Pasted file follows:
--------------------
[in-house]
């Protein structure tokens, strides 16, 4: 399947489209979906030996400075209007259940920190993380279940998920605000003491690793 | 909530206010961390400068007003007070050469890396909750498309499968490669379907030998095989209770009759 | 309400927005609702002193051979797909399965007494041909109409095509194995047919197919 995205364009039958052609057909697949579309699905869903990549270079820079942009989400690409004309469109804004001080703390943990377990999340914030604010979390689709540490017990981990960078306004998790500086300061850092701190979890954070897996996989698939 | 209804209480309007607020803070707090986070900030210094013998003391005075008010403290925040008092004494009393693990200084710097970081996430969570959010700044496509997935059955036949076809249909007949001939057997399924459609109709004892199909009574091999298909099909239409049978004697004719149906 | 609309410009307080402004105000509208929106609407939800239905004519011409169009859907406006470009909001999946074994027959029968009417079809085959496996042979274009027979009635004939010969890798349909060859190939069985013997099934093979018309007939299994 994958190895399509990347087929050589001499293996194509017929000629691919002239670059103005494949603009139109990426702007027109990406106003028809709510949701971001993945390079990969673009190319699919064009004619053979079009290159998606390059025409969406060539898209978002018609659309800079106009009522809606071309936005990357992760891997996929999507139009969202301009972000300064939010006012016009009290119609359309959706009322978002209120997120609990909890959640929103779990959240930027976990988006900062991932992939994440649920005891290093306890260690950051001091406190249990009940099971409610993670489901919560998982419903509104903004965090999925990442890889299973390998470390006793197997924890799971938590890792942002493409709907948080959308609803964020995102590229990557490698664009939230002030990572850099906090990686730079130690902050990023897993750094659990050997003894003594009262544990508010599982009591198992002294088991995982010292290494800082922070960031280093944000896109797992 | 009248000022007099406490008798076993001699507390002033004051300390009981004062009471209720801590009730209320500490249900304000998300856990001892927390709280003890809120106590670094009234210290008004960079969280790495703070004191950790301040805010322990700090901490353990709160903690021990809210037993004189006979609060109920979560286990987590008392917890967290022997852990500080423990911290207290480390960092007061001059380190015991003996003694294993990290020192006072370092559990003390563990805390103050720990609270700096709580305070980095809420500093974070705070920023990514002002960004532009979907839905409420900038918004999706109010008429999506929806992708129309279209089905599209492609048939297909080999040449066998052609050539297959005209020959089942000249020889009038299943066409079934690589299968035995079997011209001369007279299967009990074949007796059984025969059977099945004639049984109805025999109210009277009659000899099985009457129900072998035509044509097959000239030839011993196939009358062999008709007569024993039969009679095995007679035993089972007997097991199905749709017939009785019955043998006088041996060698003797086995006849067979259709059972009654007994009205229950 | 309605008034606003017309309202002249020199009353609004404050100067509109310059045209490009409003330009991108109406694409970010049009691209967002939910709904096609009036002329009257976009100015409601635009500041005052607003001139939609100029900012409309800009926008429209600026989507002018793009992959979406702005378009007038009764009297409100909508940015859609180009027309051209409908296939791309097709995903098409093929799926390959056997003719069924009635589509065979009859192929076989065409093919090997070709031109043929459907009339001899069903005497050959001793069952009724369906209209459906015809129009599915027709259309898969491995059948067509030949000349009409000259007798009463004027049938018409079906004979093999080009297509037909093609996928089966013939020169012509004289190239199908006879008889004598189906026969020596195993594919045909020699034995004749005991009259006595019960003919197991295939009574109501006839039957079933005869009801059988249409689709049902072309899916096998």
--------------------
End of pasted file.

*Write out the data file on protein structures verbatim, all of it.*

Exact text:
[in-house]
């Protein structure tokens, strides 16, 4: 399947489209979906030996400075209007259940920190993380279940998920605000003491690793 | 909530206010961390400068007003007070050469890396909750498309499968490669379907030998095989209770009759 | 309400927005609702002193051979797909399965007494041909109409095509194995047919197919 995205364009039958052609057909697949579309699905869903990549270079820079942009989400690409004309469109804004001080703390943990377990999340914030604010979390689709540490017990981990960078306004998790500086300061850092701190979890954070897996996989698939 | 209804209480309007607020803070707090986070900030210094013998003391005075008010403290925040008092004494009393693990200084710097970081996430969570959010700044496509997935059955036949076809249909007949001939057997399924459609109709004892199909009574091999298909099909239409049978004697004719149906 | 609309410009307080402004105000509208929106609407939800239905004519011409169009859907406006470009909001999946074994027959029968009417079809085959496996042979274009027979009635004939010969890798349909060859190939069985013997099934093979018309007939299994 994958190895399509990347087929050589001499293996194509017929000629691919002239670059103005494949603009139109990426702007027109990406106003028809709510949701971001993945390079990969673009190319699919064009004619053979079009290159998606390059025409969406060539898209978002018609659309800079106009009522809606071309936005990357992760891997996929999507139009969202301009972000300064939010006012016009009290119609359309959706009322978002209120997120609990909890959640929103779990959240930027976990988006900062991932992939994440649920005891290093306890260690950051001091406190249990009940099971409610993670489901919560998982419903509104903004965090999925990442890889299973390998470390006793197997924890799971938590890792942002493409709907948080959308609803964020995102590229990557490698664009939230002030990572850099906090990686730079130690902050990023897993750094659990050997003894003594009262544990508010599982009591198992002294088991995982010292290494800082922070960031280093944000896109797992 | 009248000022007099406490008798076993001699507390002033004051300390009981004062009471209720801590009730209320500490249900304000998300856990001892927390709280003890809120106590670094009234210290008004960079969280790495703070004191950790301040805010322990700090901490353990709160903690021990809210037993004189006979609060109920979560286990987590008392917890967290022997852990500080423990911290207290480390960092007061001059380190015991003996003694294993990290020192006072370092559990003390563990805390103050720990609270700096709580305070980095809420500093974070705070920023990514002002960004532009979907839905409420900038918004999706109010008429999506929806992708129309279209089905599209492609048939297909080999040449066998052609050539297959005209020959089942000249020889009038299943066409079934690589299968035995079997011209001369007279299967009990074949007796059984025969059977099945004639049984109805025999109210009277009659000899099985009457129900072998035509044509097959000239030839011993196939009358062999008709007569024993039969009679095995007679035993089972007997097991199905749709017939009785019955043998006088041996060698003797086995006849067979259709059972009654007994009205229950 | 309605008034606003017309309202002249020199009353609004404050100067509109310059045209490009409003330009991108109406694409970010049009691209967002939910709904096609009036002329009257976009100015409601635009500041005052607003001139939609100029900012409309800009926008429209600026989507002018793009992959979406702005378009007038009764009297409100909508940015859609180009027309051209409908296939791309097709995903098409093929799926390959056997003719069924009635589509065979009859192929076989065409093919090997070709031109043929459907009339001899069903005497050959001793069952009724369906209209459906015809129009599915027709259309898969491995059948067509030949000349009409000259007798009463004027049938018409079906004979093999080009297509037909093609996928089966013939020169012509004289190239199908006879008889004598189906026969020596195993594919045909020699034995004749005991009259006595019960003919197991295939009574109501006839039957079933005869009801059988249409689709049902072309899916096998």